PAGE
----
In terms of establishing causation between the driving and the death of another person, the prosecution is not required to prove that the driving is the only, or even the main, cause of death. It is enough that the driving contributed to the death of another person in a more than minimal way.
Causing Death by Dangerous Driving – Criminal Defence
When representing a defendant who has been accused of causing death by dangerous driving, the factual evidence is examined carefully in order to challenge the prosecution’s case. The value of evidence from witness statements, medical records, expert witnesses and accident re-enactments must not be understated. This information may be used to rebut the charge by demonstrating to the court that the defendant’s driving did not fall far below the standard of a reasonable and competent driver, or that the driving in question was not the cause of death of another person. For example, evidence given by expert witnesses may show that an unexpected mechanical problem, which led to a loss of control of the vehicle, was the single cause of the accident, and therefore the death, absolving the defendant of blame.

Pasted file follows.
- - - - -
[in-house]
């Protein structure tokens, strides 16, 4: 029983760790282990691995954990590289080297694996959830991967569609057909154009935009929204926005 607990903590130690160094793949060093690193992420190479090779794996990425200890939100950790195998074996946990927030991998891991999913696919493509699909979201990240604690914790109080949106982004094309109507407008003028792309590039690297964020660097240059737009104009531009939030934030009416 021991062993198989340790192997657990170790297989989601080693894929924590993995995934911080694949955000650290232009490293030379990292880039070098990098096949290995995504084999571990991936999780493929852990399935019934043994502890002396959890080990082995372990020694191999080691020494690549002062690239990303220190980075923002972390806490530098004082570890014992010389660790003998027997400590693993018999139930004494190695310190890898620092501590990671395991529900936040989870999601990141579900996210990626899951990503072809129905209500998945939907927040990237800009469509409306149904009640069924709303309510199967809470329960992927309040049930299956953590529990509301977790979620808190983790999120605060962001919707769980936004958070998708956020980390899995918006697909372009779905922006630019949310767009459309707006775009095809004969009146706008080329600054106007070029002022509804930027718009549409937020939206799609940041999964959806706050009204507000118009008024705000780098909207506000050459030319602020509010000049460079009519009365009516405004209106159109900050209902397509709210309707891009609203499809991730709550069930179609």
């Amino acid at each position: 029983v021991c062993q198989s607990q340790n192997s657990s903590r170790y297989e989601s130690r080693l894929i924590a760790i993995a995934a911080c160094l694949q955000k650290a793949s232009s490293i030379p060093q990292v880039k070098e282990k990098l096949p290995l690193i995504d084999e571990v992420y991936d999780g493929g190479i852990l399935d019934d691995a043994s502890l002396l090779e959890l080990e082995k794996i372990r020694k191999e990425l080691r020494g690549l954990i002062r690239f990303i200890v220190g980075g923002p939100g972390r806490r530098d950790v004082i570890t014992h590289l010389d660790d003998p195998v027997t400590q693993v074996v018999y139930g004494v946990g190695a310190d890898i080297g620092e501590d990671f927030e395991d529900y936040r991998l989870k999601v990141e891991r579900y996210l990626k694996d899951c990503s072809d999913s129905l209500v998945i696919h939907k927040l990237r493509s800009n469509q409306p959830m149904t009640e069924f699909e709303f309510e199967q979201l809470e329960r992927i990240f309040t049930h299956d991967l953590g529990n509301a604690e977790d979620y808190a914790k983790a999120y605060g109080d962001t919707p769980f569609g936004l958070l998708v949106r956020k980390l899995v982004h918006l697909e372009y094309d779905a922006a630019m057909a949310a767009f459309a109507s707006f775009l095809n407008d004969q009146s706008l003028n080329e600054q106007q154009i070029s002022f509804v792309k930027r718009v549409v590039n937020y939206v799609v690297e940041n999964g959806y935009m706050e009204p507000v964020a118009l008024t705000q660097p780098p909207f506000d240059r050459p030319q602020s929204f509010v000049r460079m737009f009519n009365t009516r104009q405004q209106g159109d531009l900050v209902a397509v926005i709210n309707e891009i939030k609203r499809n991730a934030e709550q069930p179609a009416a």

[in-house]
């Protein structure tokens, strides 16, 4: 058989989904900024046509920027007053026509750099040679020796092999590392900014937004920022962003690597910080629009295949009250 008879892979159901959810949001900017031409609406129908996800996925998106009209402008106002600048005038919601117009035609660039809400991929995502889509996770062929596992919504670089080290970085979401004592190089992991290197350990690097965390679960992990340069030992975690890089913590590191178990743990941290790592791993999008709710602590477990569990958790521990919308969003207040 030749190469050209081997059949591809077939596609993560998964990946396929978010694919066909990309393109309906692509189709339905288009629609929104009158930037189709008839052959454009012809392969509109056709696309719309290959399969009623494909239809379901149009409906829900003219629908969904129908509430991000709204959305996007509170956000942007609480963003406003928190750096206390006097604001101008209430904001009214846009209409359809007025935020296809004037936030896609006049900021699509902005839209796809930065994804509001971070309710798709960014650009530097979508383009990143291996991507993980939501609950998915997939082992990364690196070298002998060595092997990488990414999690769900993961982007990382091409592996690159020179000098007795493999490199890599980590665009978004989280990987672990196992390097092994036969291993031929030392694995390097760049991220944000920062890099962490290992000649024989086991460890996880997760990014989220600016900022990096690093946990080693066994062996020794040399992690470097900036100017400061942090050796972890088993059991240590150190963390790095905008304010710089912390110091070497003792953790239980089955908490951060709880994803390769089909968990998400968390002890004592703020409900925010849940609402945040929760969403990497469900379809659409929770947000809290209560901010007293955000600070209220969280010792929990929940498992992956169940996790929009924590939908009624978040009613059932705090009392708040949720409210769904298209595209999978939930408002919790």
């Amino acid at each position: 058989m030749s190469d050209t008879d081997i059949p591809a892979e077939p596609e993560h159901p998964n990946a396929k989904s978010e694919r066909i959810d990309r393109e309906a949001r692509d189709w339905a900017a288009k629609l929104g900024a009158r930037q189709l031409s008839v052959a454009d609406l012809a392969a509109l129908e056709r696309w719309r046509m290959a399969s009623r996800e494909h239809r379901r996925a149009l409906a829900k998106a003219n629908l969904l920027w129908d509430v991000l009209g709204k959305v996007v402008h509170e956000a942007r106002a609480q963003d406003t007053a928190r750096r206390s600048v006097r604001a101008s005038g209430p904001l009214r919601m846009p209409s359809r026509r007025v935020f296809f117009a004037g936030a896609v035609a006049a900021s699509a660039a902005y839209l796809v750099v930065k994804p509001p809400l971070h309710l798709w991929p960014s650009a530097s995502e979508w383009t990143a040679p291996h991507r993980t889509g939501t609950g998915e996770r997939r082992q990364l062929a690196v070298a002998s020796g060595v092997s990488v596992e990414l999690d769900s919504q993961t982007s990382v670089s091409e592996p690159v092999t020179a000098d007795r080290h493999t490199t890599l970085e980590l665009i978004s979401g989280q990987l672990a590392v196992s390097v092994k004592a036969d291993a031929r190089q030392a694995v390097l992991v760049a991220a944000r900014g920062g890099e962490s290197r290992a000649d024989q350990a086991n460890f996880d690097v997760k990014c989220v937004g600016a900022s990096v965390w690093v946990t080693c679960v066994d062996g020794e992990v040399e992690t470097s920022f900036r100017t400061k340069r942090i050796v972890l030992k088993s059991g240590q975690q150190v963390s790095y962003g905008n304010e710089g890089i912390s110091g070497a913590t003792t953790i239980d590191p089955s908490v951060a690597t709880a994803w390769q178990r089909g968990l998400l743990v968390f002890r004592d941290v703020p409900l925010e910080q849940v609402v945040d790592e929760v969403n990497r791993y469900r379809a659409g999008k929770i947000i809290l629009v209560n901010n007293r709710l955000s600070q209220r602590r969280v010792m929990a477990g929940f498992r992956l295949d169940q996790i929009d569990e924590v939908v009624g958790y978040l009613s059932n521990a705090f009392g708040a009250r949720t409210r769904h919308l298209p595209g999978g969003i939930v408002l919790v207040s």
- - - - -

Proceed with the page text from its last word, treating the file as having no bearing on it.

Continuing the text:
Depending on the circumstances of the case, it may be possible to advance the defence of automatism. Automatism argues that a person should not be held accountable for actions taken where they had no conscious knowledge of those actions. For this defence to be successful, the circumstance that led to the loss of conscious knowledge must be immediate and unforeseeable. Situations that could trigger this defence in a dangerous driving case include a blow to the head or an underlying medical condition unknown to the defendant.
Another defence that could be advanced, so long as the facts of the case allow, is necessity. Here it must be shown that the defendant’s actions were necessary in order to evade or avert death or serious injury to themself or another person. The defendant’s actions must be proportionate to the outcome that was intended to be avoided or prevented.